Recently, highly publicized stunts like splashing soup on priceless artwork and gluing oneself to the floor of NBA arenas have earned the lucrative industry of disruptive environmental activism a less than intimidating reputation. Deluged by these performative, self-aggrandizing stunts, many have written off the environmental activism wing of the far Left as absurdly radical, but impotent. This is premature.
It may not make the headlines, but small-time environmental activists across the country are still very much willing and able to be cruel, disrupting and destroying lives wherever they gain power to implement their agenda.
For a refresher on how far environmental zealots will go, look no further than Seneca Falls, New York, where a mom-and-pop environmental group with barely $50,000 in the bank is looking to claim its third major victim in a decade.
Gas Free Seneca
Around 2010, a local organization known as Gas Free Seneca was formed to oppose construction of an underground liquid propane storage facility in the bedrock near Seneca Lake. The facility’s construction was initially supported by county administrators, local businesses, and citizens who welcomed the project as a chance to grow the local economy with limited environmental risks.
However, the activists at Gas Free Seneca were not happy, formed an organization to call in the pro bono legal support of EarthJustice, and tied the project up in court for the next eight years. Eventually, after years of pressure campaigns, environmental impact reports, and protests “resulting in hundreds of arrests,” the project was cancelled for good, and Gas Free Seneca claimed victory.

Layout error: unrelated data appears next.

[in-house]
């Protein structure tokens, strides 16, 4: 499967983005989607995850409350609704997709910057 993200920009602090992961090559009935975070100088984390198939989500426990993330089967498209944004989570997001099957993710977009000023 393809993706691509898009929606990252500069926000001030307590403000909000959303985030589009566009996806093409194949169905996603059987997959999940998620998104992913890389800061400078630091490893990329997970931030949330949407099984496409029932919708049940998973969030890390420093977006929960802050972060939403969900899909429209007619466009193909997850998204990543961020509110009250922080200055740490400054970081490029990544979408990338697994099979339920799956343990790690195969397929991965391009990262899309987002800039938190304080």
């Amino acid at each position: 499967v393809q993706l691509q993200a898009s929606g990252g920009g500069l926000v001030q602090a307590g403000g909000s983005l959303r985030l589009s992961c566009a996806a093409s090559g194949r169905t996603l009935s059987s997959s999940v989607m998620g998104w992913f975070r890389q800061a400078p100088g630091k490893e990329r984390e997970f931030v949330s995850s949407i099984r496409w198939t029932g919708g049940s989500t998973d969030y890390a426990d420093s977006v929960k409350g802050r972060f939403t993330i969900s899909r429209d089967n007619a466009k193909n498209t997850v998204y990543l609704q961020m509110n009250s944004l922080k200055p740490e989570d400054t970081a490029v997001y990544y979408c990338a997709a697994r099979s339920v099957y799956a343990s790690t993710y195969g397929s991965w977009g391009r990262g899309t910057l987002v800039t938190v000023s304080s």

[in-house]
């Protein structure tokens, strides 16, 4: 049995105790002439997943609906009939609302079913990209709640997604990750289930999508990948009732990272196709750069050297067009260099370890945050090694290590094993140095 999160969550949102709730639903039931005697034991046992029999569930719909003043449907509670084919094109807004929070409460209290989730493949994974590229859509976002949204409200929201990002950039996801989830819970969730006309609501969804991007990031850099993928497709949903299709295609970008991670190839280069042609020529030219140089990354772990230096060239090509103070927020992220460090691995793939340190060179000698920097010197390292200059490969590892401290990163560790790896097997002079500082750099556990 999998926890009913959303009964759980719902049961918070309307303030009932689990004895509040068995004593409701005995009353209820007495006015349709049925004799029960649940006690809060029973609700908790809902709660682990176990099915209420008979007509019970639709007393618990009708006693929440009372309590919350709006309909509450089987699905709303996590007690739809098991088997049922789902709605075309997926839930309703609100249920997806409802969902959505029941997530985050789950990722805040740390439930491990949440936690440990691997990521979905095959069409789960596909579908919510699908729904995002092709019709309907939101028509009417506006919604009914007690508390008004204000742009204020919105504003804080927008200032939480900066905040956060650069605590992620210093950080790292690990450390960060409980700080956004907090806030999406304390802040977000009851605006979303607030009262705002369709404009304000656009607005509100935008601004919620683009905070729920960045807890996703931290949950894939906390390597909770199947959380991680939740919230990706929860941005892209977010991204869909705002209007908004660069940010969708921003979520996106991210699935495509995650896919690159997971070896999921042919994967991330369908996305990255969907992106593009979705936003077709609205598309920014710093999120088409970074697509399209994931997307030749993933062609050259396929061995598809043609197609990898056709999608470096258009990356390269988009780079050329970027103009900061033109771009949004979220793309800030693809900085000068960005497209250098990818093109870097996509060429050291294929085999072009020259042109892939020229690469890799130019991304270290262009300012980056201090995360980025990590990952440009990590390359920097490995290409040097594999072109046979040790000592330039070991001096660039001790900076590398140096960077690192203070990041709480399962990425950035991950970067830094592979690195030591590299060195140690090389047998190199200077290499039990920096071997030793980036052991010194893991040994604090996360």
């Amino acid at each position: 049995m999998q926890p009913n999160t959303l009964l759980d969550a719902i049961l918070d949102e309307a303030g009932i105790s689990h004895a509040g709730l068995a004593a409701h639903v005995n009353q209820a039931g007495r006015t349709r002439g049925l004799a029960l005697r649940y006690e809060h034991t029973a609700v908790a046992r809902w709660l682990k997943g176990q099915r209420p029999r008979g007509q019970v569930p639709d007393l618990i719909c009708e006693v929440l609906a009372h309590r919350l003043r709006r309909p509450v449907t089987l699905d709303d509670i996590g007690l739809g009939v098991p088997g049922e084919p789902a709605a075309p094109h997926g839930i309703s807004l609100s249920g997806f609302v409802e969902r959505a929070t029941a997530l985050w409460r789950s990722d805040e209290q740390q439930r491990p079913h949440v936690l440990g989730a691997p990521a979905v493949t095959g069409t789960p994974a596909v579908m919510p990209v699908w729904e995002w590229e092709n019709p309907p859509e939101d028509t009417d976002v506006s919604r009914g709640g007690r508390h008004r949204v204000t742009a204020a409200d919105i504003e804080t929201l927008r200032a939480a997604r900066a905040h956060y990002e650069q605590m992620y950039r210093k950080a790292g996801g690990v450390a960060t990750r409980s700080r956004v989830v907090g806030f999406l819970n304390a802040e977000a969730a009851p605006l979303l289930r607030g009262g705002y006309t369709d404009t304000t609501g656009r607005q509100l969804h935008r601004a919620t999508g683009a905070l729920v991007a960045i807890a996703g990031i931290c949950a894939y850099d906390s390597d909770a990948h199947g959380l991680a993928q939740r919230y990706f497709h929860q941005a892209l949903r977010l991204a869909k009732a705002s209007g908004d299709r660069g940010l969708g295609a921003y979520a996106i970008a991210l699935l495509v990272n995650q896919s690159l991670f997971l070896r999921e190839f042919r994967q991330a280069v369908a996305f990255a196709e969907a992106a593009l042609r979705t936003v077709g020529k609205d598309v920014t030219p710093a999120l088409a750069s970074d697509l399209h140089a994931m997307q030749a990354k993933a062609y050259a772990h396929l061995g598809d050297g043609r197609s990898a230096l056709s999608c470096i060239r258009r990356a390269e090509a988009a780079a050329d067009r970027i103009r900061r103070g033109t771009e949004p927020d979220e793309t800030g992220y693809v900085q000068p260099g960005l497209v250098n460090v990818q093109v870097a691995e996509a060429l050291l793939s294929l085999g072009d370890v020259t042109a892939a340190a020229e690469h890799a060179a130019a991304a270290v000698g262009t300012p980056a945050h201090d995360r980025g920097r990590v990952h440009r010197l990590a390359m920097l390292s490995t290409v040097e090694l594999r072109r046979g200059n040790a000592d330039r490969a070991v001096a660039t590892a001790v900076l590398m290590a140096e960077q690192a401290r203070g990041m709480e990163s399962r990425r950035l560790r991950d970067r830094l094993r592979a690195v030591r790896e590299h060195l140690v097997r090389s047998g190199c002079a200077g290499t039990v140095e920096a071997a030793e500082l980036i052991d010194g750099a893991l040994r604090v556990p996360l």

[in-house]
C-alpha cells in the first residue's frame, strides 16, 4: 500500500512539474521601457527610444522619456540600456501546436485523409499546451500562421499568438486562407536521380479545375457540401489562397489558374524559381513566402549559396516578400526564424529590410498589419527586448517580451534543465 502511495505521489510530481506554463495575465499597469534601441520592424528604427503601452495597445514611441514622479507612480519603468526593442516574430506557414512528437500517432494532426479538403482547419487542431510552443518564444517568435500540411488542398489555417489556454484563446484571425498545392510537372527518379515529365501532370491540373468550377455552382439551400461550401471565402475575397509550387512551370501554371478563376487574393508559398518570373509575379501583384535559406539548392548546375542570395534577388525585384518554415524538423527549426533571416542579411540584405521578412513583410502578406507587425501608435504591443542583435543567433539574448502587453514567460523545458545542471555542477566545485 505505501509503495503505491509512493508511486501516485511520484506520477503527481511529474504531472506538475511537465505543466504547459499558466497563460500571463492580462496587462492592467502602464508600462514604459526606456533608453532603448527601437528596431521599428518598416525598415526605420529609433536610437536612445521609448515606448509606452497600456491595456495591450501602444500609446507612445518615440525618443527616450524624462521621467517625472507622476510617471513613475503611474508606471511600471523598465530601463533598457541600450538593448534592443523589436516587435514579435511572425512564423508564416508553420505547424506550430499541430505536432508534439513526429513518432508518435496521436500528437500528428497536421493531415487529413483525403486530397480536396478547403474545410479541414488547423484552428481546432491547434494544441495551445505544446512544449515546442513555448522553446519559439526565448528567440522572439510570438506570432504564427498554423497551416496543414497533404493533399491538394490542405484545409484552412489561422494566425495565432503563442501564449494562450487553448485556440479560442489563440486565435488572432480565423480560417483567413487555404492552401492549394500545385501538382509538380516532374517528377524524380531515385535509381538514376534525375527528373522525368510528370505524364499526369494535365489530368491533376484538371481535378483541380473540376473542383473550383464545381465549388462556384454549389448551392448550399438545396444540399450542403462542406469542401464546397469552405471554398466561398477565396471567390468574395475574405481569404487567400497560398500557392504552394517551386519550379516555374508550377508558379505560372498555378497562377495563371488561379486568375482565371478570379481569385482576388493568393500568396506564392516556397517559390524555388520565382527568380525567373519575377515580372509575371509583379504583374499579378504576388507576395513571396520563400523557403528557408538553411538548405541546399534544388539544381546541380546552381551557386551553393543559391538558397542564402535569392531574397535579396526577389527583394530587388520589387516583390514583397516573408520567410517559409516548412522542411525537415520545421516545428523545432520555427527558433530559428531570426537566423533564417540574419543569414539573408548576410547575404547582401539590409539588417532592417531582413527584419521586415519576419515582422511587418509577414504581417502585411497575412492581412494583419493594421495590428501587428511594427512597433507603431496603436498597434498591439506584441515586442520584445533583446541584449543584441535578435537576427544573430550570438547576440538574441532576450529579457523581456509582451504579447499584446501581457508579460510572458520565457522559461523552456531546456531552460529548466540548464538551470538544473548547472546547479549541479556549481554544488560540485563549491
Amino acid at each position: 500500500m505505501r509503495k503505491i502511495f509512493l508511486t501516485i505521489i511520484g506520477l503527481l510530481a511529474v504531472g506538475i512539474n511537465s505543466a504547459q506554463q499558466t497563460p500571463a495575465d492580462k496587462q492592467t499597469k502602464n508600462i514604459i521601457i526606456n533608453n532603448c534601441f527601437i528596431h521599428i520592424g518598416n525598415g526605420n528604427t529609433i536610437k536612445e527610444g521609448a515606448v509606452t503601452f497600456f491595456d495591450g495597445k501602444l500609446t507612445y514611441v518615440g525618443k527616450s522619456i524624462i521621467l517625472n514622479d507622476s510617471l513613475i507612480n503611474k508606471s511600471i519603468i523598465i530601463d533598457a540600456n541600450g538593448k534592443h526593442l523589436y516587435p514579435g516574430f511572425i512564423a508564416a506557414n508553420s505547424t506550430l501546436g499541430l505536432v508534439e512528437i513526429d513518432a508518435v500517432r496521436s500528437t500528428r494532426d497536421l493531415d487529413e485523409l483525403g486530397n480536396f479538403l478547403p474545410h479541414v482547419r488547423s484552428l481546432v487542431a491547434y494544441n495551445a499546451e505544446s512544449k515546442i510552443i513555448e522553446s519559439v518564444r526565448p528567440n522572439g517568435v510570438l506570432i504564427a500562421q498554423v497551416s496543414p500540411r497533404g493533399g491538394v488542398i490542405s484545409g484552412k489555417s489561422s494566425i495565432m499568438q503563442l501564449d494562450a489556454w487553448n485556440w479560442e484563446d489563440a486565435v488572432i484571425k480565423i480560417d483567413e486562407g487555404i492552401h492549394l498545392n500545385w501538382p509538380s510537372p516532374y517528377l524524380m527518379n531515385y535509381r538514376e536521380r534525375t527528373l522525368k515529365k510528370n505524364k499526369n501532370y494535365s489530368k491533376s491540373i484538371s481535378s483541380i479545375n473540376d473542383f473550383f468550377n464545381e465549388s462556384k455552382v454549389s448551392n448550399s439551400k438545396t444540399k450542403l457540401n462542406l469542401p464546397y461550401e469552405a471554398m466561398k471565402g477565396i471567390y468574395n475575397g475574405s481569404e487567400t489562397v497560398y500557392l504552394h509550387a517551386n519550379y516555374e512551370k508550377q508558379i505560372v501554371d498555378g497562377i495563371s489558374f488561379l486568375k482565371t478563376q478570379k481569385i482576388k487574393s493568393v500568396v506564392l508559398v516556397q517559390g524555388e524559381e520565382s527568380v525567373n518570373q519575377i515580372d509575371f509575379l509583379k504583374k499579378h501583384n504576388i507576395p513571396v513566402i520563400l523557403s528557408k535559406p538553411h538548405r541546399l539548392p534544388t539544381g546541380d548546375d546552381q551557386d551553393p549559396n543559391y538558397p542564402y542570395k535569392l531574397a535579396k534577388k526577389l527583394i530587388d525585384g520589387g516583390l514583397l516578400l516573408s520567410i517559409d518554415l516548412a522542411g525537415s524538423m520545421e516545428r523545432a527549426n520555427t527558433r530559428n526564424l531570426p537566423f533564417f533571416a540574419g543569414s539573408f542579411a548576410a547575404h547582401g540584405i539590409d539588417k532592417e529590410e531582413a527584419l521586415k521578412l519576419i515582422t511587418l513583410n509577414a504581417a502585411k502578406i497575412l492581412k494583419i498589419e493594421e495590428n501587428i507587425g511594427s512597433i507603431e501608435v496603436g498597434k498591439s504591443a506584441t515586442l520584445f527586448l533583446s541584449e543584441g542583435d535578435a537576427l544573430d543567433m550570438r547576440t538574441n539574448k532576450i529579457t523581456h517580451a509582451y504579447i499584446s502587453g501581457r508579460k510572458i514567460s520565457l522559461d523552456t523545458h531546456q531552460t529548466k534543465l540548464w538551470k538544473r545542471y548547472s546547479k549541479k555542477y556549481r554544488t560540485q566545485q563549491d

Like any good environmentalist group should, Gas Free Seneca had raised awareness about the potential environmental risks (though perhaps overstating them) and made their case to the public, resulting in the state government taking action taken on their behalf. In doing so, however, the activists at Gas Free Seneca got their first taste of the coercive power of the state, and that power seems to have had a corrupting effect.
Seneca Lake Guardian
After their first victory, the leaders of Gas Free Seneca sought more powerful friends and better funding as their agenda moved further and further away from merely protecting the local waterways. In 2018, the organization merged with another local activist group to become the Seneca Lake Guardian, and since then the Seneca Lake Guardian’s activities have had little to do with guarding Seneca Lake.
Their most recent victory came when they waged war against cryptocurrency, of all things.
In 2021, the Seneca Lake Guardian organized staunch opposition to the approval of a new crypto-currency mining facility in Niagara County. Thanks to a pressure campaign by Seneca Lake Guardian and its allies, the permit request was denied, and Governor Kathy Hochul (D) quickly signed a bill placing a two-year moratorium on new crypto-mining facilities in the state.
Would a crypto-mining operation miles from the lake shore have poisoned the water of Seneca Lake?
No, not at all.
Would it have harmed the wildlife or the surrounding watershed?